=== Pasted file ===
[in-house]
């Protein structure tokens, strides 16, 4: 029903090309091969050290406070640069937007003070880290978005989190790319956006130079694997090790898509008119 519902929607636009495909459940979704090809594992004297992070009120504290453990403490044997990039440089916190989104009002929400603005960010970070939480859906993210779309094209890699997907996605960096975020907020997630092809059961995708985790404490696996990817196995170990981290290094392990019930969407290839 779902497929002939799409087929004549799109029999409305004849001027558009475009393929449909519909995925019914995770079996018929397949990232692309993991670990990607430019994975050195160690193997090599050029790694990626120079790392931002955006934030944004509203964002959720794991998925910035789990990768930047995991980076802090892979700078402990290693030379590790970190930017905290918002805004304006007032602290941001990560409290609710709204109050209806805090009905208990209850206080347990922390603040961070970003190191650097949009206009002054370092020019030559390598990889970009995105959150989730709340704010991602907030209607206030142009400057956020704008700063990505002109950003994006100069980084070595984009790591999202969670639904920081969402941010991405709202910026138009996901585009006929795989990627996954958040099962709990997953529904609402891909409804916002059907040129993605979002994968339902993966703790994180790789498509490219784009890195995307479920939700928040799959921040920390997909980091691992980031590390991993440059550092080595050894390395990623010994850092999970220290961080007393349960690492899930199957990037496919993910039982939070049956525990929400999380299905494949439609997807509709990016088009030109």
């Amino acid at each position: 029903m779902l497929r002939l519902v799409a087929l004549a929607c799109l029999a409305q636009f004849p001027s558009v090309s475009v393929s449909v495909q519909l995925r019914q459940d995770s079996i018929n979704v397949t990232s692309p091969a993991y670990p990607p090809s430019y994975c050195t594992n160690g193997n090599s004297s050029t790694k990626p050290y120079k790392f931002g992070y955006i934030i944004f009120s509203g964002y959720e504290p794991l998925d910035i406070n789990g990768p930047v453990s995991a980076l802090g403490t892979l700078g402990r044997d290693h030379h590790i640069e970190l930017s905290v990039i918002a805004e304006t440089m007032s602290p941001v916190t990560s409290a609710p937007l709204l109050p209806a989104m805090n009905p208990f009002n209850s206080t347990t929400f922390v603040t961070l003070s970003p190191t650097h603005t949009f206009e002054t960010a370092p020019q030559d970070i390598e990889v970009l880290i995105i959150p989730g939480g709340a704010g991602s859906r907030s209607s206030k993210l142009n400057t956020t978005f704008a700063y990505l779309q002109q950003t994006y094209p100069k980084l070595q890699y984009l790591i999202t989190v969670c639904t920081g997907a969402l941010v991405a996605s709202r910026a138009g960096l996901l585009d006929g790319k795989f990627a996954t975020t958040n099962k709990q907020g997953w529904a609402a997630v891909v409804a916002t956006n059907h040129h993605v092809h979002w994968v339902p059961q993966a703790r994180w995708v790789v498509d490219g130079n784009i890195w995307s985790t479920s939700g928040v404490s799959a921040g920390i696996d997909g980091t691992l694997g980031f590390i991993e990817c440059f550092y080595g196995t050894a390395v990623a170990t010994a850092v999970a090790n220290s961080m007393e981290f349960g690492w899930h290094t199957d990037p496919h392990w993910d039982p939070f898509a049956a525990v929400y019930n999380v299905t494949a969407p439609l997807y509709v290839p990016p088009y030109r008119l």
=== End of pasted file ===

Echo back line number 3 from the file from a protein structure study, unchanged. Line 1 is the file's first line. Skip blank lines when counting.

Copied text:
């Amino acid at each position: 029903m779902l497929r002939l519902v799409a087929l004549a929607c799109l029999a409305q636009f004849p001027s558009v090309s475009v393929s449909v495909q519909l995925r019914q459940d995770s079996i018929n979704v397949t990232s692309p091969a993991y670990p990607p090809s430019y994975c050195t594992n160690g193997n090599s004297s050029t790694k990626p050290y120079k790392f931002g992070y955006i934030i944004f009120s509203g964002y959720e504290p794991l998925d910035i406070n789990g990768p930047v453990s995991a980076l802090g403490t892979l700078g402990r044997d290693h030379h590790i640069e970190l930017s905290v990039i918002a805004e304006t440089m007032s602290p941001v916190t990560s409290a609710p937007l709204l109050p209806a989104m805090n009905p208990f009002n209850s206080t347990t929400f922390v603040t961070l003070s970003p190191t650097h603005t949009f206009e002054t960010a370092p020019q030559d970070i390598e990889v970009l880290i995105i959150p989730g939480g709340a704010g991602s859906r907030s209607s206030k993210l142009n400057t956020t978005f704008a700063y990505l779309q002109q950003t994006y094209p100069k980084l070595q890699y984009l790591i999202t989190v969670c639904t920081g997907a969402l941010v991405a996605s709202r910026a138009g960096l996901l585009d006929g790319k795989f990627a996954t975020t958040n099962k709990q907020g997953w529904a609402a997630v891909v409804a916002t956006n059907h040129h993605v092809h979002w994968v339902p059961q993966a703790r994180w995708v790789v498509d490219g130079n784009i890195w995307s985790t479920s939700g928040v404490s799959a921040g920390i696996d997909g980091t691992l694997g980031f590390i991993e990817c440059f550092y080595g196995t050894a390395v990623a170990t010994a850092v999970a090790n220290s961080m007393e981290f349960g690492w899930h290094t199957d990037p496919h392990w993910d039982p939070f898509a049956a525990v929400y019930n999380v299905t494949a969407p439609l997807y509709v290839p990016p088009y030109r008119l």